Accounting For You
|Posted on 27 February, 2014 at 3:52|
Most trades and professions have their own ‘language’ and accountants are no exception. How many times have you heard certain account ting terms or phases and wondered what on earth the person using them is talking about?
Well in order to help you out, here are some of the more commonly used terms used by accountants in alphabetical order:
Accounts PayableAlso known as “Bought Ledger” or “Purchase Ledger”
Amounts companies owe suppliers for goods and services. Listed in the current liabilities section on the statement of financial position.
Accounts ReceivableAlso known as “Sales Ledger”
Amounts customers owe a company from sales of goods or services that the company expects to collect within one year. Listed in the current assets section on the statement of financial position.
A list of expenses that have been incurred and expensed, but not paid or a list of sales that have been completed, but not yet billed
Assets are resources controlled by the entity as a result of past events (usually transactions), from which future economic benefits are expected to flow to the entity.
Summary of a company's financial status, including assets, liabilities, and equity
A detailed plan, over a defined period (usually one year) with dollar amounts
Chart of Accounts
A listing of a company's accounts and their corresponding numbers
A summary of cash received and disbursed, within a specified period of time, showing the beginning and ending amounts
At least one component of every accounting transaction is a credit. Credits increase liabilities and equity and decrease assets.
At least one component of every accounting transaction is a debit. Debits increase assets and decrease liabilities and equity.
Recognising the decrease in the value of an asset due to age and use
Amounts paid to shareholders out of current or retained earnings
System of accounting in which every transaction has a corresponding positive and negative entry (debits and credits)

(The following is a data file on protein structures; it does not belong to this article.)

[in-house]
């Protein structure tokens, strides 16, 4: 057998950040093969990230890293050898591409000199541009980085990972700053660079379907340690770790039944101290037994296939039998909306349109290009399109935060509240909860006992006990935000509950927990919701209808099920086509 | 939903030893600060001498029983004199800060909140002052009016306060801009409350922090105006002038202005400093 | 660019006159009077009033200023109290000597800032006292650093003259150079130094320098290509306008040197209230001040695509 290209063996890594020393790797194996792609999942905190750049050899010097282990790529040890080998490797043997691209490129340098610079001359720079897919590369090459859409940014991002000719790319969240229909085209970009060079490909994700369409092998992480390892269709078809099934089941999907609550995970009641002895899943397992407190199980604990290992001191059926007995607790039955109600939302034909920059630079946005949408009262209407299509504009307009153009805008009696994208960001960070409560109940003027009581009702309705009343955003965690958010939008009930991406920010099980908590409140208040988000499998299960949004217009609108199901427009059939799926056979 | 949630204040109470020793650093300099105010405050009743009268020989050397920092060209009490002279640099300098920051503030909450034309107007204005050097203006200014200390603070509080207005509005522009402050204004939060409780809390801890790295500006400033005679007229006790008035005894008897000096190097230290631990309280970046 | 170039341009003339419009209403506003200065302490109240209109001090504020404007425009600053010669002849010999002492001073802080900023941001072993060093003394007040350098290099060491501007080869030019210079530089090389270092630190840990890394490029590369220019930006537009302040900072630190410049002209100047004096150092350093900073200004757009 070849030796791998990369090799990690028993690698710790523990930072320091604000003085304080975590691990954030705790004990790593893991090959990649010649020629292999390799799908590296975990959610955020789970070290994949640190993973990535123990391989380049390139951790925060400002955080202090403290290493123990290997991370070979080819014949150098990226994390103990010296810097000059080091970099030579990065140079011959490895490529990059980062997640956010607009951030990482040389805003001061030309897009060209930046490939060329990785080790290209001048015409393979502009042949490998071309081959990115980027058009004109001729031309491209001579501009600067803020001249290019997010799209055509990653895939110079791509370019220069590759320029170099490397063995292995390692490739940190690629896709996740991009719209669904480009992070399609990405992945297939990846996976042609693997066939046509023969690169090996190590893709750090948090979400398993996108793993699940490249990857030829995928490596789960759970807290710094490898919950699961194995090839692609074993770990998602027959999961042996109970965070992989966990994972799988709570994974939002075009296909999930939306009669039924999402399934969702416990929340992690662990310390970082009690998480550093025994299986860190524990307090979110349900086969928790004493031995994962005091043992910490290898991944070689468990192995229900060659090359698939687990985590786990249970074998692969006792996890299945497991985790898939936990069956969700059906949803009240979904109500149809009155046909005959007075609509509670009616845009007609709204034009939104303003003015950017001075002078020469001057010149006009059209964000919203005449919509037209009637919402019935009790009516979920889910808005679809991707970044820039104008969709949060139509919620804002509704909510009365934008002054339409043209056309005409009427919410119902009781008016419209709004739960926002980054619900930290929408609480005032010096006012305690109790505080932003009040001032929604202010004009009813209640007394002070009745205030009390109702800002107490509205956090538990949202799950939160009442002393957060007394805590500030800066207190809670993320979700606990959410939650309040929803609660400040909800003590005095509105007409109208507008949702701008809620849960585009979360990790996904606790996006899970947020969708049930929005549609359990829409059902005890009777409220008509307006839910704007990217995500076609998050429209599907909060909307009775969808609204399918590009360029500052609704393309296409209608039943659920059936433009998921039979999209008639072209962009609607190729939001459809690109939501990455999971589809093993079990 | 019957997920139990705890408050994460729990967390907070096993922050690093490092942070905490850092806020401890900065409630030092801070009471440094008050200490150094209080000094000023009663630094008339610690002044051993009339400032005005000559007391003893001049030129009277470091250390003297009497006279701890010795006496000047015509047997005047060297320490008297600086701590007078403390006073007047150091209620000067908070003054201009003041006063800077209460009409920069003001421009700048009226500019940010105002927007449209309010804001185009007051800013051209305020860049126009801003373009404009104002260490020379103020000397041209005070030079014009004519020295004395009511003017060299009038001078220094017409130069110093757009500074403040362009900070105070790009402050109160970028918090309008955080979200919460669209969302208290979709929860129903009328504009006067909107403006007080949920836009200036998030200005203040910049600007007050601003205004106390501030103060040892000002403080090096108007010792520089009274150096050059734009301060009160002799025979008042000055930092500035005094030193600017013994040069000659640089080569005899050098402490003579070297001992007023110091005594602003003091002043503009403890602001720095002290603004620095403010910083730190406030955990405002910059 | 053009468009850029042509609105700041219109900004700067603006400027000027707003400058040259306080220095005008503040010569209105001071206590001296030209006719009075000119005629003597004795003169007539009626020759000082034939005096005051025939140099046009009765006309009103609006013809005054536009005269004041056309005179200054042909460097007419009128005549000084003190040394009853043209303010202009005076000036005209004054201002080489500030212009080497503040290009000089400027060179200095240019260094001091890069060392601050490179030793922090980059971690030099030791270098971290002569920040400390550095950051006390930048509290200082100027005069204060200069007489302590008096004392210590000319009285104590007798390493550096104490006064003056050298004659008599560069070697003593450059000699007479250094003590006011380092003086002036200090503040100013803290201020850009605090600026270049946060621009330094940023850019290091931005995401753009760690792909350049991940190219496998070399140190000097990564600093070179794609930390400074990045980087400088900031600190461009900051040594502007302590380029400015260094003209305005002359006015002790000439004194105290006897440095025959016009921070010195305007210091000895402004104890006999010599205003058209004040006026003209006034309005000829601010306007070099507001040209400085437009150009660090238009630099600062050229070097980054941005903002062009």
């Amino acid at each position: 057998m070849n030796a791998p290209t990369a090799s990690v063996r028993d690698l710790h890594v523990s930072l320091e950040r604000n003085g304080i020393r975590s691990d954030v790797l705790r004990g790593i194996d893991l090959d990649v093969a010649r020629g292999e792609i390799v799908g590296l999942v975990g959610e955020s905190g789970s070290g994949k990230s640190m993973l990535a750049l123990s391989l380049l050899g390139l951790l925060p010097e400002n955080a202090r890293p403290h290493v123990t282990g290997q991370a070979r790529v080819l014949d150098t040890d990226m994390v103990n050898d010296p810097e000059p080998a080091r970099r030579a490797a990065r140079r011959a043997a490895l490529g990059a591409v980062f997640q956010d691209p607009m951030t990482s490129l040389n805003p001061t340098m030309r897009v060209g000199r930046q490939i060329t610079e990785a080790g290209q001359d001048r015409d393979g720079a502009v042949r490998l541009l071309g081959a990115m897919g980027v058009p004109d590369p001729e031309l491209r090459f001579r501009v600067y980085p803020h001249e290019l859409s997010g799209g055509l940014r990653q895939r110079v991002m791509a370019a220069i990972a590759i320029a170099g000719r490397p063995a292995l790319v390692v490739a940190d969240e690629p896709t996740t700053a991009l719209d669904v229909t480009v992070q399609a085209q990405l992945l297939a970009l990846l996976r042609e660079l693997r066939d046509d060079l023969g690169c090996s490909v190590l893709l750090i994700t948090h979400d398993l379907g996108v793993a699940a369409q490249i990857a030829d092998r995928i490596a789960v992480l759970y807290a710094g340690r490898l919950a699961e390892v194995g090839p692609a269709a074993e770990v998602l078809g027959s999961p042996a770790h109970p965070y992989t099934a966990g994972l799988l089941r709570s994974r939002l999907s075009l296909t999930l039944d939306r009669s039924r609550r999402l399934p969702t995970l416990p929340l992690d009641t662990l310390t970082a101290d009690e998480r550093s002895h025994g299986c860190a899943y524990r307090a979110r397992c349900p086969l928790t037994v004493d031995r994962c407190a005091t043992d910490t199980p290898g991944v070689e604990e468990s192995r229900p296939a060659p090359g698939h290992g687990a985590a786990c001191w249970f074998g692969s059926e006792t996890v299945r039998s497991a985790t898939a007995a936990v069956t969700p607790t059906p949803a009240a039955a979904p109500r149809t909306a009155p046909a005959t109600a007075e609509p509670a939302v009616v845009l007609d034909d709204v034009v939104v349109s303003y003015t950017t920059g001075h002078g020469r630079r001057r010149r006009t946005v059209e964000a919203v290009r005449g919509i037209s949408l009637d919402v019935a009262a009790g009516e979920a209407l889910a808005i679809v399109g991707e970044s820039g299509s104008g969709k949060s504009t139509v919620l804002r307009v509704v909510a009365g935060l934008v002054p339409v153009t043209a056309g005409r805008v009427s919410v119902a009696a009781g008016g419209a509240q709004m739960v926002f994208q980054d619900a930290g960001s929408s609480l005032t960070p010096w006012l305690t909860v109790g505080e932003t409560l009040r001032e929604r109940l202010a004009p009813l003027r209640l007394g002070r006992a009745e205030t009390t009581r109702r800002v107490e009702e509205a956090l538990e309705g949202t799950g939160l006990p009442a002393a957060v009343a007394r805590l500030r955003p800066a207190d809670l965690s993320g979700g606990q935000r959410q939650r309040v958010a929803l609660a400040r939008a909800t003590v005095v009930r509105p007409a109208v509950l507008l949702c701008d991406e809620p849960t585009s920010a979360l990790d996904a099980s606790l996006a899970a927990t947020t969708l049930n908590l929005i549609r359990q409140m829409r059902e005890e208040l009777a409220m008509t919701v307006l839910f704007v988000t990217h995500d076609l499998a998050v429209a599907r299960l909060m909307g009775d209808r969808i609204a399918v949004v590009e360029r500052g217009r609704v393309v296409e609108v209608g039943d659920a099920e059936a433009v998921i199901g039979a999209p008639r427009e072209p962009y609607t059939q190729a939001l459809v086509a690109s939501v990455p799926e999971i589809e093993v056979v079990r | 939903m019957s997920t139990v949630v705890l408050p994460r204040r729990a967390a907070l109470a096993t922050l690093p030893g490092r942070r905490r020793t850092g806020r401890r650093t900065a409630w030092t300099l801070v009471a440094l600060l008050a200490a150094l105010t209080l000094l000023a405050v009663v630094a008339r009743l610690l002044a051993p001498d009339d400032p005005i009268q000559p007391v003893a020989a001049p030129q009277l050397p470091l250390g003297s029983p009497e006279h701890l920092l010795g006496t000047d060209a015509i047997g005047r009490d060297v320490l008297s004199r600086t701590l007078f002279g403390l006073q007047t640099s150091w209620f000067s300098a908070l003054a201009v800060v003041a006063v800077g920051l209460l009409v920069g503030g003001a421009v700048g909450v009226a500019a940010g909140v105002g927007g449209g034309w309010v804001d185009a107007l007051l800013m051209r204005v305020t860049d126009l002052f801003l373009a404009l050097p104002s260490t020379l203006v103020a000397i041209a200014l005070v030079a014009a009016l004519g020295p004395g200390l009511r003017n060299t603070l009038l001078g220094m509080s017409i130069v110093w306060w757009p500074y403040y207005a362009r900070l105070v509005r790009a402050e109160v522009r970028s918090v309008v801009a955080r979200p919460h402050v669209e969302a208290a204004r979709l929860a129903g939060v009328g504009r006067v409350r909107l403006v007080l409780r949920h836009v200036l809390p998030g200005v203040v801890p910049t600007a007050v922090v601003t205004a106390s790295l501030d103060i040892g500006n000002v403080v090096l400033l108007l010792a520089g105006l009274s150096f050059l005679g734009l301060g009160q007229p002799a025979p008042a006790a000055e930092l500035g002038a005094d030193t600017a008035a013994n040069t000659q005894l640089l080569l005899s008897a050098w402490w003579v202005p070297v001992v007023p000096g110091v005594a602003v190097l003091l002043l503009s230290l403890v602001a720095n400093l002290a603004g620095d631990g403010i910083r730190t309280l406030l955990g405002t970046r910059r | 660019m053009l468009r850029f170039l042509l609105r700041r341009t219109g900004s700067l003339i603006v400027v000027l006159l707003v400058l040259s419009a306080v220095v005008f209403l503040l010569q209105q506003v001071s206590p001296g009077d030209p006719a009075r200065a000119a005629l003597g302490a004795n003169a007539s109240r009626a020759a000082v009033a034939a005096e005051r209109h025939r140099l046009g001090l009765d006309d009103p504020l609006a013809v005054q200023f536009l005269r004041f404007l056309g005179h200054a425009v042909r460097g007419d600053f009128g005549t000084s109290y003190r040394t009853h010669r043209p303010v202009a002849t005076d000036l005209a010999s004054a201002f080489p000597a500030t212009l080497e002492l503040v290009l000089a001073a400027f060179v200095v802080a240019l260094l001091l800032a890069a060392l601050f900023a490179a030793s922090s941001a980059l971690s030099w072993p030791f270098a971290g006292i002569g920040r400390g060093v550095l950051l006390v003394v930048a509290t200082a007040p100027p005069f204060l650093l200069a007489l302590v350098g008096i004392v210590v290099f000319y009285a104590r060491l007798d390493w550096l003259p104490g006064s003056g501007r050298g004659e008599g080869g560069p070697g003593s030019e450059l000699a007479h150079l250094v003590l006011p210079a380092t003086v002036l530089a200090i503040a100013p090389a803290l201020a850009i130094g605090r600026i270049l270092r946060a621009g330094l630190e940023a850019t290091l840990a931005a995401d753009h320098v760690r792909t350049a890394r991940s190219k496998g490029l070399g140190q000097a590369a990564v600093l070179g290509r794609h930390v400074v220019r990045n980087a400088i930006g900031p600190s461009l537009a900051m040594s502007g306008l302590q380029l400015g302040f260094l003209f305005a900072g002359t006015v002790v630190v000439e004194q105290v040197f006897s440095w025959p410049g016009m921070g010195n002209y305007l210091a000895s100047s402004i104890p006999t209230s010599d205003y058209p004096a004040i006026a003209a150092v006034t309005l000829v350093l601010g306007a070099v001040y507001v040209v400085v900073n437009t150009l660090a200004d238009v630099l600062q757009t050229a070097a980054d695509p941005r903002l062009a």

The money that you take out of a business to either live on and/or pay any personal expenses. Drawings are part of the net profit and not a business expense.
Money owed to the owner or owners of a company
The preparation and presentation of financial reports showing business cash flow, profit/financial performance and financial position. The analysis and interpretation of financial statements to help business owners and managers make informed decisions about their business.
A company's usual 12 month reporting period.
A record containing the balance sheet and the income/profit and loss statement
Long-term tangible property; building, land, computers, etc.
A record of all financial transactions within an entity
The difference between a business’s total sales and its cost of sales. Listed as a category on the statement of earnings. Also called gross income.
The original billing from the seller to the buyer, outlining what was purchased and the terms of sale, payment, etc.
A record for recording transactions
A liability is a present obligation of the entity arising from past events, the settlement of which is expected to result in an outflow from the entity of resources embodying economic benefits.
Provides information about particular activities within a business, including budgets, costing and evaluating business activities.
Net Profit Also known as “Net Income”
Money remaining after all expenses and taxes have been paid
The process of entering then permanently saving or “archiving” accounting data
Also known as "Income Statement" A summary of income and expenses
The process of matching one set of data to another; i.e. the bank statement to the check register, the accounts payable journal to the general ledger, etc.
The amount of net profit retained and not paid out to shareholders over the life of the business
Total income before expenses.
Statement of Account
A summary of amounts owed to a vendor, lender, etc.
Stock Also known as “Inventory”
Merchandise purchased or manufactured for resale at a profit
A list of the general ledger accounts and their total balances
Turnover Also known as “Operating Income”
Income generated from regular business operations